Just came back from playing the old course. I have played a few times here and it just seems to get better. The first time I played I wasnt overly impressed to be honest, but the more you play it the more you appreciate how good it really is. The greens and bunkers are brilliant, but its the strategic element which is most impressive, you could happily take driver all the time, but i reckon you would find bunkers more often than not so you have to think on the tee. The stretch of holes from 13 to 18 are very very strong, probably the best in the UK. Most of all its fun, the feeling standing on the 1st tee and putting on the last green with crowds watching is one im sure you wont find on any other course in the world. We had about 150 people watching us put on 18 and they all cheered and clapped when my friend sank a birdie. Absolute magic in every way!
April 14, 2009
10 / 10
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Mark Jasayko
The depth of history is overwhelming and should inspire almost all golfers who are familiar with it. The classic out and back layout. The Road Hole is one of the best ever.
December 30, 2008
10 / 10
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Alex Westenfield
Played in Aug. 2008. Course drained very well after all of the summer rain. Incredible tradition and sense of excitement as you go off the first. A great way to spend a morning. We must have had 200 people watch our group finish out, that was really fun. A very underrated test of ball-striking in my book.
December 05, 2008
10 / 10
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Robert Smith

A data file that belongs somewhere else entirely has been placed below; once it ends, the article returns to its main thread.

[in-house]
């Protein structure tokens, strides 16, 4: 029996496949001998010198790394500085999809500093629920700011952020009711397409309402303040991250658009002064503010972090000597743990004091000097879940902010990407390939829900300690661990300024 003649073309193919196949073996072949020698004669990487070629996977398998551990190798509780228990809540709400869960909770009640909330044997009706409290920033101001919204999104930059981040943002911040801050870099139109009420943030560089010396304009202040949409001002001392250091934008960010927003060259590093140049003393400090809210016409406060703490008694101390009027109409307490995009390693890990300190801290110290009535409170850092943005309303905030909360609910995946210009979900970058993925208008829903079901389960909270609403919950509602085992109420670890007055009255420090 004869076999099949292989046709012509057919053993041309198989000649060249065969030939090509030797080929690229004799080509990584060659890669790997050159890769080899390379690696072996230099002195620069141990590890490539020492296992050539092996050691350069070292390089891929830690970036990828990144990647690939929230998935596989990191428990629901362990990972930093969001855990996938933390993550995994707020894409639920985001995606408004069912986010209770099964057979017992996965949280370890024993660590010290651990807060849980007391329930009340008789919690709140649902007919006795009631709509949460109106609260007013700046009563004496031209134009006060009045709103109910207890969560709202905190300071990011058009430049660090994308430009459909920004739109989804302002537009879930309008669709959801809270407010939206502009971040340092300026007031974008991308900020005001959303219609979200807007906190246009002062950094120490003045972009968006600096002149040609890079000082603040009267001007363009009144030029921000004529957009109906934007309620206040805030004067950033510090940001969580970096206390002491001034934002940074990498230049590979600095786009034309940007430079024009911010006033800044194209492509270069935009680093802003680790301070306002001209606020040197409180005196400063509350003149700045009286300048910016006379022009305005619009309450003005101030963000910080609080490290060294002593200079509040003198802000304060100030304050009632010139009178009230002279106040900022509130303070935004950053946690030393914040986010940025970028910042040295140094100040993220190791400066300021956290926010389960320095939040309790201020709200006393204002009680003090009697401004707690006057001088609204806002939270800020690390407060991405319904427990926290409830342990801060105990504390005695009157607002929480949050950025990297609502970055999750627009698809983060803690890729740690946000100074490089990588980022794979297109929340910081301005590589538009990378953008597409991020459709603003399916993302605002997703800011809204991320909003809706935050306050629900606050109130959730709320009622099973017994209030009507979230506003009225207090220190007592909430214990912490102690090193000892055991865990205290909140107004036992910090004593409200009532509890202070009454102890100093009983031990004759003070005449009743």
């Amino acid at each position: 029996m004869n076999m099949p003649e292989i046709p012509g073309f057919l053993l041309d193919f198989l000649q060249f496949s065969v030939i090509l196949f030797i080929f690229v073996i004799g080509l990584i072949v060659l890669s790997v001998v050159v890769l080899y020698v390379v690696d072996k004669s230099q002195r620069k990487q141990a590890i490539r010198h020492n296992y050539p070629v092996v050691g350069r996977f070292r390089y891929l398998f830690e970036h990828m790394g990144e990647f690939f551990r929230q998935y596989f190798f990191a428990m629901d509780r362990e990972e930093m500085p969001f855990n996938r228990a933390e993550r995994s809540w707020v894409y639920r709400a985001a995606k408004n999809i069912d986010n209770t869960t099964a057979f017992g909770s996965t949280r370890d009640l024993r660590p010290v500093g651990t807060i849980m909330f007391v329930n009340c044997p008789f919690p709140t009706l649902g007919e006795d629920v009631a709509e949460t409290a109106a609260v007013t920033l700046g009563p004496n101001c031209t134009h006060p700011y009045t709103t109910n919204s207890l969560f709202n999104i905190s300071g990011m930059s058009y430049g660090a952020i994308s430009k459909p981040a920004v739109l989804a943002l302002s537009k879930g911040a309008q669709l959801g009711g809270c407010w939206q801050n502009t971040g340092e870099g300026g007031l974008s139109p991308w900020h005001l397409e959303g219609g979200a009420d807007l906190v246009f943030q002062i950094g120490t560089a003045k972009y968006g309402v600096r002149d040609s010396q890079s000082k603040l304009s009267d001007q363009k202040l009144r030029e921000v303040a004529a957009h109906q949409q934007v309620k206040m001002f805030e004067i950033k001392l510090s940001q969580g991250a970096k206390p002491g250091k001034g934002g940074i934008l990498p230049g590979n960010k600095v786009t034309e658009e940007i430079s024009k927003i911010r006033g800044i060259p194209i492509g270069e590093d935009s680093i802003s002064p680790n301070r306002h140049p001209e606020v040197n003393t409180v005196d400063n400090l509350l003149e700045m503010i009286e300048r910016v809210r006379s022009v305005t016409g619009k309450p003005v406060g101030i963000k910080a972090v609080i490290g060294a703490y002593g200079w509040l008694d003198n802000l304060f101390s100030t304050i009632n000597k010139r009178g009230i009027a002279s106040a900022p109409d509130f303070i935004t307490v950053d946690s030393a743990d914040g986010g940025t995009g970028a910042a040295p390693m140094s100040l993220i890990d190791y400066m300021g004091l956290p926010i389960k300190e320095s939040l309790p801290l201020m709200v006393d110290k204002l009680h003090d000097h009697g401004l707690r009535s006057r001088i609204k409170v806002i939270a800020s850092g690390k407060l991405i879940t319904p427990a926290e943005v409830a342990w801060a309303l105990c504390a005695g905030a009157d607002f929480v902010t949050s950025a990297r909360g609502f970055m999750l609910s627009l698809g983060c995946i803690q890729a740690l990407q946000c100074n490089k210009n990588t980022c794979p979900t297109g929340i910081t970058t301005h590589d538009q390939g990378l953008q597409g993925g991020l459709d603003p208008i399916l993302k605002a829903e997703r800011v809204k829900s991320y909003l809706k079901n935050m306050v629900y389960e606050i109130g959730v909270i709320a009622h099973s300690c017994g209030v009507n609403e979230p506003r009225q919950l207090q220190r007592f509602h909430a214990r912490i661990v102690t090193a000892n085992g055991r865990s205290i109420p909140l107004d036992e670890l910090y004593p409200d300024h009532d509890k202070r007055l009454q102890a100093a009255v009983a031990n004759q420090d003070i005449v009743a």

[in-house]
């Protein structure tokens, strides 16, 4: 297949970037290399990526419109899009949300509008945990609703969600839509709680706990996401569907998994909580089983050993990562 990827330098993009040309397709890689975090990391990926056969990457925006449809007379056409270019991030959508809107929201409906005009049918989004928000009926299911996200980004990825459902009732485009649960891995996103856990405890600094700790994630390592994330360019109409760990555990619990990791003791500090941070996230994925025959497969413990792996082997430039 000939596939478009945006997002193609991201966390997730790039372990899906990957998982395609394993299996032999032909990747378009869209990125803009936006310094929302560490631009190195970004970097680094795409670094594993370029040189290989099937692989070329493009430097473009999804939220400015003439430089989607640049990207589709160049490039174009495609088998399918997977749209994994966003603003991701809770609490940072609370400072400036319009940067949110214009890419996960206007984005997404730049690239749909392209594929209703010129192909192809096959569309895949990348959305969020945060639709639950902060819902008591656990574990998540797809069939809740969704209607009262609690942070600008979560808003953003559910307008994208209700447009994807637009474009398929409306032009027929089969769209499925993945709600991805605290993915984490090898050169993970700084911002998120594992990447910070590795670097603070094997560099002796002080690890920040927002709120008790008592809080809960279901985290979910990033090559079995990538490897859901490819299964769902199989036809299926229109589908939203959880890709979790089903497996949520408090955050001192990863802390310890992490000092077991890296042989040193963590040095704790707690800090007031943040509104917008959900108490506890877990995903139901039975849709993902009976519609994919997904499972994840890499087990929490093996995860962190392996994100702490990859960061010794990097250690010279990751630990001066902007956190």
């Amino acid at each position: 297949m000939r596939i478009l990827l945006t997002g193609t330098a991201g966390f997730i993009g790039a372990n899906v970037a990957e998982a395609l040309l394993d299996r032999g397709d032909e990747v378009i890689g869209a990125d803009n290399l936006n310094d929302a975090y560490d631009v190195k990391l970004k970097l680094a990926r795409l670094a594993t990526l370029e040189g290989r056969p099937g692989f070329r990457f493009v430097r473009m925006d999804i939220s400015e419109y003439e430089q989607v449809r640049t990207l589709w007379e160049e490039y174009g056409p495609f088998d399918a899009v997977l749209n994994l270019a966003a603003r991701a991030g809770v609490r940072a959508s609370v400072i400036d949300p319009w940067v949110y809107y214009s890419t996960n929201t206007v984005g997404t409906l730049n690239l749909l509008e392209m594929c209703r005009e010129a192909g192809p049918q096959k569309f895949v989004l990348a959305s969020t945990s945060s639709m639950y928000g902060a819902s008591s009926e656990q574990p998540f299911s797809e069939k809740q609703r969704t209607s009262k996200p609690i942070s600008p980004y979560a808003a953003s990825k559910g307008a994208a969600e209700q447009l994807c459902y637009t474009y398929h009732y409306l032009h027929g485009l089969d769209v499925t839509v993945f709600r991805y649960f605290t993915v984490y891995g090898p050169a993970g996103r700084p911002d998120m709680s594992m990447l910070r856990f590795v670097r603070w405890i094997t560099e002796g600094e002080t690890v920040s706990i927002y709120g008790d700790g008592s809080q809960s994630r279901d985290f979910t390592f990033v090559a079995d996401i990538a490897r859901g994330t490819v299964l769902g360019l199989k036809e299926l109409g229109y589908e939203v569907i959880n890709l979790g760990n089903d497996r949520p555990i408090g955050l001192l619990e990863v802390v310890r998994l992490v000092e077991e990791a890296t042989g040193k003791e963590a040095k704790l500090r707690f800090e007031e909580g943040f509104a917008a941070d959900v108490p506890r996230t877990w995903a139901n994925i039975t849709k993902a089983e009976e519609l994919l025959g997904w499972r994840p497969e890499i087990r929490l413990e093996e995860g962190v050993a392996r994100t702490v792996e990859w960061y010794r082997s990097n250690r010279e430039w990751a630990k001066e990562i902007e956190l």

Have only played the Old Course once, and my experience wouldn't get me rushing back. A group of 7 of us played there on a breezy cold March day, nobody on the tee in front of us, no queue to tee off behind us. The threeball went off first (naturally) and I was in the fourball behind. Waiting around on the tee the nerves began to creep in as you realised where you were, standing in front of the imposing club house and members bar right over your shoulder. Unfortunately the nerves got the better of me and despite my three friends splitting the first fairway, I completely messed up and nobbled my drive. Never mind, it had made reasonable progress, and we ventured out into the unknown. After about four or five holes a "friendly" marshall appeared. He got chatting to us as we made our way around the course, and after a while offered to help by not only giving us lines off of each tee, but also raking any bunkers we found ourselves in. It suddenly dawned on us that what he was actually doing was getting us moving along as quick as he could. Now we are not slow players, any more than four hours for a fourball and I am moaning like hell. I hate slow play. But this was a joke. We were well up with the three lads in front of us, and as I say there was absolutely nobody behind us at all. It completely ruined the day for me as you were aware of this guy watching you and trying to move you along quicker than you actually wanted to! He left us at about the 15th hole I think, but by then the damage was done. I don't remember much about my one and only visit to "the home of golf" other than leaving there thinking I had been cheated somehow. It's all about money at the Old Course and I won't be going back. The course itself (from what I can remember of it) was in very good condition and the greens were fast. But seriously, that's all I can think of. Much rather play Carnoustie. It's a better test of golf.